Meet the editors of “Salvage”

Writing on January 6th, the editors of “Salvage” magazine ( blame “the Trumpocene” on “an accumulation of dysfunctions and pathologies long brewing within the carapace of a liberal world order. In a new era of global capitalist crisis, the Washington Consensus is buckling, and the political parties upholding it across Europe and North America are hollowing out. America’s supremacy by dollar and bullet in the Middle East has been under strain, creating a space for recrudescent Russian imperialism. The deployment of Islamophobia to organize war and repression and coordinate anti-welfare policies in the preceding era has birthed a vicious new radical right. All this in the context of accelerating climate catastrophe so precipitous that the question is not how to ‘avoid’ it, but how to fight for a world in which it is a given, worsening reality. How do we on the Left occupy any of the spaces created by these dysfunctions, and put them to work for our own purposes? Can we break the reactionary wedge?

There is an urgent need for coalitions to face down the radical right, but not on the terms of an establishment center the strategies and rhetoric of which have been found repeatedly wanting. The very underlying social reality which demands alliances – the fragmentation of political identities, the weakness of the renascent left, and the tactical conservatism of an emaciated trade-union movement – has been brought about with no small amount of help from the decaying center that now demands the right to fix it.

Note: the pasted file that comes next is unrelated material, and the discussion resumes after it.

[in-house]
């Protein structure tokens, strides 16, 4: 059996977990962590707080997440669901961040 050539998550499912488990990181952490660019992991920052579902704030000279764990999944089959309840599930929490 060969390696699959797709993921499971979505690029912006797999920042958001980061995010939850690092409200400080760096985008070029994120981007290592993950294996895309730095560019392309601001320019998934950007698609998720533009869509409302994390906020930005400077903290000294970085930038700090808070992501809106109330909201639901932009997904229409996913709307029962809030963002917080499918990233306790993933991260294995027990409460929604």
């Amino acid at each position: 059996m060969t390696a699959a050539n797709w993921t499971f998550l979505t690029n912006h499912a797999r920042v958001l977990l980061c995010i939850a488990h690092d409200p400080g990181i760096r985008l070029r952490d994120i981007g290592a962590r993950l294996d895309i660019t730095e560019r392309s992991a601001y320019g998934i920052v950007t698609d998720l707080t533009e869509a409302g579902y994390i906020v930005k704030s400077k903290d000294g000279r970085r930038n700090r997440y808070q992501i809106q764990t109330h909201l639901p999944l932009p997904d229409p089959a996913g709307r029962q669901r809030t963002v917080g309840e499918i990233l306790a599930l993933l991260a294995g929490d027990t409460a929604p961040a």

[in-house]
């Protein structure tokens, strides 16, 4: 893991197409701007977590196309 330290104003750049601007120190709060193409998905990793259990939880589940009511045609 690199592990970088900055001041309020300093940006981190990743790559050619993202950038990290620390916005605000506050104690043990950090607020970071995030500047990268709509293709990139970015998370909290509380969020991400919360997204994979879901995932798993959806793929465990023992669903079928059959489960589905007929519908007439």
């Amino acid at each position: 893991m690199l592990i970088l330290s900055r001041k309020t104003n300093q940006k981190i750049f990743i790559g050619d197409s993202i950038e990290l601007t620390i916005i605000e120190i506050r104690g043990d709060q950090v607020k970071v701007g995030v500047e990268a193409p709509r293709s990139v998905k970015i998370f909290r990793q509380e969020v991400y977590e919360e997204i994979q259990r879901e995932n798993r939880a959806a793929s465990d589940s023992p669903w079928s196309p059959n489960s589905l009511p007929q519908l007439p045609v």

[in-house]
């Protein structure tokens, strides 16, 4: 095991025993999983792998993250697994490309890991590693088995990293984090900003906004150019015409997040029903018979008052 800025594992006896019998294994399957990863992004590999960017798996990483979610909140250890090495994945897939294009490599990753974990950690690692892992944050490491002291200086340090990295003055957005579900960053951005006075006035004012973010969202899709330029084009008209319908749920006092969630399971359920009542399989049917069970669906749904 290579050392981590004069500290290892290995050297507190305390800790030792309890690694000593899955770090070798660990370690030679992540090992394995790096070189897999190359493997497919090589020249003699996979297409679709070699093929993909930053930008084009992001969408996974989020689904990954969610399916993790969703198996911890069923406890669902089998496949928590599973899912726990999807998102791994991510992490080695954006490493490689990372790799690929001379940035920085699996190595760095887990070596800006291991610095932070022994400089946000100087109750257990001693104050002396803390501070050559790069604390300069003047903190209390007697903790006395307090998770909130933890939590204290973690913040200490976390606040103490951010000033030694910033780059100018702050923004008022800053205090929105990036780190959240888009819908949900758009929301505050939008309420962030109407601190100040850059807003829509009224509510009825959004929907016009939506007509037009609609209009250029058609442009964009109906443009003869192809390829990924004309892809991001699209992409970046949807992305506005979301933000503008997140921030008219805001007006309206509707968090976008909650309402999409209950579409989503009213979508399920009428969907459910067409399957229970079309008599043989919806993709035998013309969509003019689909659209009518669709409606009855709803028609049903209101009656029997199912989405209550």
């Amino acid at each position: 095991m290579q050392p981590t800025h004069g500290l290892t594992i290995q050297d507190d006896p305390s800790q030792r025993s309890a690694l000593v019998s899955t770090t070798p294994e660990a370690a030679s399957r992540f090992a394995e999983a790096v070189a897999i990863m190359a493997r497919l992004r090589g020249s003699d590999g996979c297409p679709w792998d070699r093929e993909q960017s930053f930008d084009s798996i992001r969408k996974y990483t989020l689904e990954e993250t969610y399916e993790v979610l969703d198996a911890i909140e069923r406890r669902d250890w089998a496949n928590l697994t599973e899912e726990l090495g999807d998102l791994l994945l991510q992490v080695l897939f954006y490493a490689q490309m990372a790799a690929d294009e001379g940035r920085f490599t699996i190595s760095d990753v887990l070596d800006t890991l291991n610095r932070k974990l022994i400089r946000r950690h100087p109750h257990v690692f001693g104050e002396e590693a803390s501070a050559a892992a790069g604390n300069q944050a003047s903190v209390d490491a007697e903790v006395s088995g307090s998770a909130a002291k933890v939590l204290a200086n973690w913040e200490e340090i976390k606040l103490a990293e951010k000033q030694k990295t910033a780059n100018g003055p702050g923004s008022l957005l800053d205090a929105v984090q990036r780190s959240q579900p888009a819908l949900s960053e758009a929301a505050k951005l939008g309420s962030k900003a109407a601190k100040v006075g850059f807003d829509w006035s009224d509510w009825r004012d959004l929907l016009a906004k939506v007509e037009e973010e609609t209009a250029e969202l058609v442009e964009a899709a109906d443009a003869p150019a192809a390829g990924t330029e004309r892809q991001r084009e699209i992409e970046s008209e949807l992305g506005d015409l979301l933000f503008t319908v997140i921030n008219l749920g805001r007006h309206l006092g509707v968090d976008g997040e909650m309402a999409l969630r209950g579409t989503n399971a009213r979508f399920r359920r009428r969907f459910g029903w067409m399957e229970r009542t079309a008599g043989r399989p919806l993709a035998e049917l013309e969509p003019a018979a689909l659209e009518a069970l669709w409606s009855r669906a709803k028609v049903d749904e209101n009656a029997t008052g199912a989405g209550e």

The infrastructure against social misery has yet to be built. The associations needed to replace the lost cultures of trade unionism and cooperativism, not to mention communism, have to be constructed almost out of new materials. The progressive alliance we need is not primarily of the parliamentary type.”

Salvage is a British quarterly, and its editorial quite naturally focuses on British politics, the details of which I’m omitting here, except for the following points:

  • “Our position is simple – it’s that of Eugene Debs, namely that a patriot is an international scab. Our commitment to those aspects of British society and history that we value – and there are many – has everything to do with what they are in themselves, their concrete content, and nothing to do with the fact that they are ‘British.’”
  • “On the two key specifics – single-market membership and free movement – Salvage is militantly committed to the latter, and deeply suspicious of the former, given the strong tendency in the European mechanisms to prioritize neoliberal structures, and to EU rules promoting ‘liberalization’ (that could, for example, undermine attempts to renationalize British railways).

One must bear with the tragedy as it unfolds, with rapt attention, waiting for the moment at which one can best act. It is not to advocate quietism to insist that the task is long, that we must, as the saying goes, be willing to gather our fruits in season. Otherwise, we will harvest dirt and ashes.”

Depressing, but probably accurate. The question in my mind is: how do we find and engage with enough ordinary people to create a ‘critical mass’ more or less on the same page? My feeling of urgency is warring with the need for thoughtfulness and patience.



About (They Got the Guns, but) We Got the Numbers

I'm an artist and student of history, living in Eugene, OR. On the upside of 70 and retired from a jack-of-all-trades "career," I walk, do yoga, and hang out with my teenage grandkids. I believe we can make this world better for them and the young and innocent everywhere, if we connect with each other and create peaceful, cooperative communities as independent of big corporations and corporate-dominated governments as possible.

Posted on January 13, 2017, in After the 2016 election, Capitalism, Economics, Politics, Socialism and tagged . Bookmark the permalink. Leave a comment.

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